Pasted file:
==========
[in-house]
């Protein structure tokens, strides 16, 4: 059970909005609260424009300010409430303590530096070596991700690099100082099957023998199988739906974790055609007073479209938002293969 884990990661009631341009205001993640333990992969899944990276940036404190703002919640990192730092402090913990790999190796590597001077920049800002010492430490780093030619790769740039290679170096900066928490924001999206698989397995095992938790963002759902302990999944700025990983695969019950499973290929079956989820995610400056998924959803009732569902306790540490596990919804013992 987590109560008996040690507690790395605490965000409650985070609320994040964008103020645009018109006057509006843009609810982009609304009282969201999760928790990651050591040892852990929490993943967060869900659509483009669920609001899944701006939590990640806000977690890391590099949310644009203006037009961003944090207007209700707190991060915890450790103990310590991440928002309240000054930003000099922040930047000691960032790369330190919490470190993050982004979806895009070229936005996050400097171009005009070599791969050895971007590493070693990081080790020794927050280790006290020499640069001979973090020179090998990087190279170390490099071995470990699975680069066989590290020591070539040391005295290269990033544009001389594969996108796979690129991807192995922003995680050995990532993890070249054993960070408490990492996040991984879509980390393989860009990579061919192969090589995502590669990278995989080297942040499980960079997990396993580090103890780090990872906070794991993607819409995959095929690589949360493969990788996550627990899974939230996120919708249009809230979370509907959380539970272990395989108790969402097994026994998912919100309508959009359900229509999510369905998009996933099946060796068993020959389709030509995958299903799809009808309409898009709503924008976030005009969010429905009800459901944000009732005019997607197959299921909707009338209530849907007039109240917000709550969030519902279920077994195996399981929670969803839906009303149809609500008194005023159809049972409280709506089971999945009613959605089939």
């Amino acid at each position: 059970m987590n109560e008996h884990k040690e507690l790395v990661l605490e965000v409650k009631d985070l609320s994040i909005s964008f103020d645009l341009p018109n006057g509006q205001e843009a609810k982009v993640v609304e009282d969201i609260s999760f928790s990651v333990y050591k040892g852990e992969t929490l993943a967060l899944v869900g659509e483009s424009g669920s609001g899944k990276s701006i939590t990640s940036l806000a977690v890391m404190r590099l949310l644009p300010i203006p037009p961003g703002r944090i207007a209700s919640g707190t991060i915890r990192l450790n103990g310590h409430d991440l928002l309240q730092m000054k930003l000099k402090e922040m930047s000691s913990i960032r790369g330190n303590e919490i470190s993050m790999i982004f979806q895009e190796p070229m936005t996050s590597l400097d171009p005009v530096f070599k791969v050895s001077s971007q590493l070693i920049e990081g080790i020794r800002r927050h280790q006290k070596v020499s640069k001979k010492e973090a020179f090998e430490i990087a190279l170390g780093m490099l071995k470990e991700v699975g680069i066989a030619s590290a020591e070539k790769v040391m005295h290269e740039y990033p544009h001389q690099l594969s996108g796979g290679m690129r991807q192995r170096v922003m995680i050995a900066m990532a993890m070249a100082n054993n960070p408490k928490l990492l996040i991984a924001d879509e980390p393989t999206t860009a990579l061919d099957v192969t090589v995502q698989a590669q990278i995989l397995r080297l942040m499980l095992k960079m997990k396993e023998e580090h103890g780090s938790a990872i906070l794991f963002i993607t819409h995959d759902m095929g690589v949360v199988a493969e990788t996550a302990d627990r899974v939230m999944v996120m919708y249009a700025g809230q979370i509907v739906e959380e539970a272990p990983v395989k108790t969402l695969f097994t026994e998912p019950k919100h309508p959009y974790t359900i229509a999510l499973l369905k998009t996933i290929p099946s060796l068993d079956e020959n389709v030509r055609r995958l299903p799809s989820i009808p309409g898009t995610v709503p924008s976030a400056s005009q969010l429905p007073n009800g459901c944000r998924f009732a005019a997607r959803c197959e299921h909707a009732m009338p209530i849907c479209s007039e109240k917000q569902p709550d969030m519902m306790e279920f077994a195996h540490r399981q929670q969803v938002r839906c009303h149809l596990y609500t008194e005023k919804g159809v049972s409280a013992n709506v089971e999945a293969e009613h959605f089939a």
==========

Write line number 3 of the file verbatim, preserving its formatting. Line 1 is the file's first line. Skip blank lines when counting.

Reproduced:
């Amino acid at each position: 059970m987590n109560e008996h884990k040690e507690l790395v990661l605490e965000v409650k009631d985070l609320s994040i909005s964008f103020d645009l341009p018109n006057g509006q205001e843009a609810k982009v993640v609304e009282d969201i609260s999760f928790s990651v333990y050591k040892g852990e992969t929490l993943a967060l899944v869900g659509e483009s424009g669920s609001g899944k990276s701006i939590t990640s940036l806000a977690v890391m404190r590099l949310l644009p300010i203006p037009p961003g703002r944090i207007a209700s919640g707190t991060i915890r990192l450790n103990g310590h409430d991440l928002l309240q730092m000054k930003l000099k402090e922040m930047s000691s913990i960032r790369g330190n303590e919490i470190s993050m790999i982004f979806q895009e190796p070229m936005t996050s590597l400097d171009p005009v530096f070599k791969v050895s001077s971007q590493l070693i920049e990081g080790i020794r800002r927050h280790q006290k070596v020499s640069k001979k010492e973090a020179f090998e430490i990087a190279l170390g780093m490099l071995k470990e991700v699975g680069i066989a030619s590290a020591e070539k790769v040391m005295h290269e740039y990033p544009h001389q690099l594969s996108g796979g290679m690129r991807q192995r170096v922003m995680i050995a900066m990532a993890m070249a100082n054993n960070p408490k928490l990492l996040i991984a924001d879509e980390p393989t999206t860009a990579l061919d099957v192969t090589v995502q698989a590669q990278i995989l397995r080297l942040m499980l095992k960079m997990k396993e023998e580090h103890g780090s938790a990872i906070l794991f963002i993607t819409h995959d759902m095929g690589v949360v199988a493969e990788t996550a302990d627990r899974v939230m999944v996120m919708y249009a700025g809230q979370i509907v739906e959380e539970a272990p990983v395989k108790t969402l695969f097994t026994e998912p019950k919100h309508p959009y974790t359900i229509a999510l499973l369905k998009t996933i290929p099946s060796l068993d079956e020959n389709v030509r055609r995958l299903p799809s989820i009808p309409g898009t995610v709503p924008s976030a400056s005009q969010l429905p007073n009800g459901c944000r998924f009732a005019a997607r959803c197959e299921h909707a009732m009338p209530i849907c479209s007039e109240k917000q569902p709550d969030m519902m306790e279920f077994a195996h540490r399981q929670q969803v938002r839906c009303h149809l596990y609500t008194e005023k919804g159809v049972s409280a013992n709506v089971e999945a293969e009613h959605f089939a």